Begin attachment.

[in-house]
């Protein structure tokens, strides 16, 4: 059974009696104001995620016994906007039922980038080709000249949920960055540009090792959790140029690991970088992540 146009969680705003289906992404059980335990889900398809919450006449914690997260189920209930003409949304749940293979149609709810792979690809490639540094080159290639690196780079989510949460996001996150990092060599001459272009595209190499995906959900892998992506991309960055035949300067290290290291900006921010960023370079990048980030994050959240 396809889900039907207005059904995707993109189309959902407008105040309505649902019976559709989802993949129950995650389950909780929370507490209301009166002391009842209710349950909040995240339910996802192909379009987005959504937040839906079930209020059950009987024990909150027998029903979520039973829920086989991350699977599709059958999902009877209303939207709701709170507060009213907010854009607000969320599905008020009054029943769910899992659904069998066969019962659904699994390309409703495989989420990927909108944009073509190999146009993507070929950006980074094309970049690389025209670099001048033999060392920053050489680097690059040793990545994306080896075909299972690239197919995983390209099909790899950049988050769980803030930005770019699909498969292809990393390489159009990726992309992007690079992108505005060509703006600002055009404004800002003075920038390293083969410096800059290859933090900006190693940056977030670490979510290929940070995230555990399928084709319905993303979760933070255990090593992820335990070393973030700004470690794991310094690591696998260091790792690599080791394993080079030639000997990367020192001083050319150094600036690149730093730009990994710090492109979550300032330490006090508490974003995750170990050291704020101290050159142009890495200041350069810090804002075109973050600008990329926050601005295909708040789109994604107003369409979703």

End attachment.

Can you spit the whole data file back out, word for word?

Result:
[in-house]
């Protein structure tokens, strides 16, 4: 059974009696104001995620016994906007039922980038080709000249949920960055540009090792959790140029690991970088992540 146009969680705003289906992404059980335990889900398809919450006449914690997260189920209930003409949304749940293979149609709810792979690809490639540094080159290639690196780079989510949460996001996150990092060599001459272009595209190499995906959900892998992506991309960055035949300067290290290291900006921010960023370079990048980030994050959240 396809889900039907207005059904995707993109189309959902407008105040309505649902019976559709989802993949129950995650389950909780929370507490209301009166002391009842209710349950909040995240339910996802192909379009987005959504937040839906079930209020059950009987024990909150027998029903979520039973829920086989991350699977599709059958999902009877209303939207709701709170507060009213907010854009607000969320599905008020009054029943769910899992659904069998066969019962659904699994390309409703495989989420990927909108944009073509190999146009993507070929950006980074094309970049690389025209670099001048033999060392920053050489680097690059040793990545994306080896075909299972690239197919995983390209099909790899950049988050769980803030930005770019699909498969292809990393390489159009990726992309992007690079992108505005060509703006600002055009404004800002003075920038390293083969410096800059290859933090900006190693940056977030670490979510290929940070995230555990399928084709319905993303979760933070255990090593992820335990070393973030700004470690794991310094690591696998260091790792690599080791394993080079030639000997990367020192001083050319150094600036690149730093730009990994710090492109979550300032330490006090508490974003995750170990050291704020101290050159142009890495200041350069810090804002075109973050600008990329926050601005295909708040789109994604107003369409979703």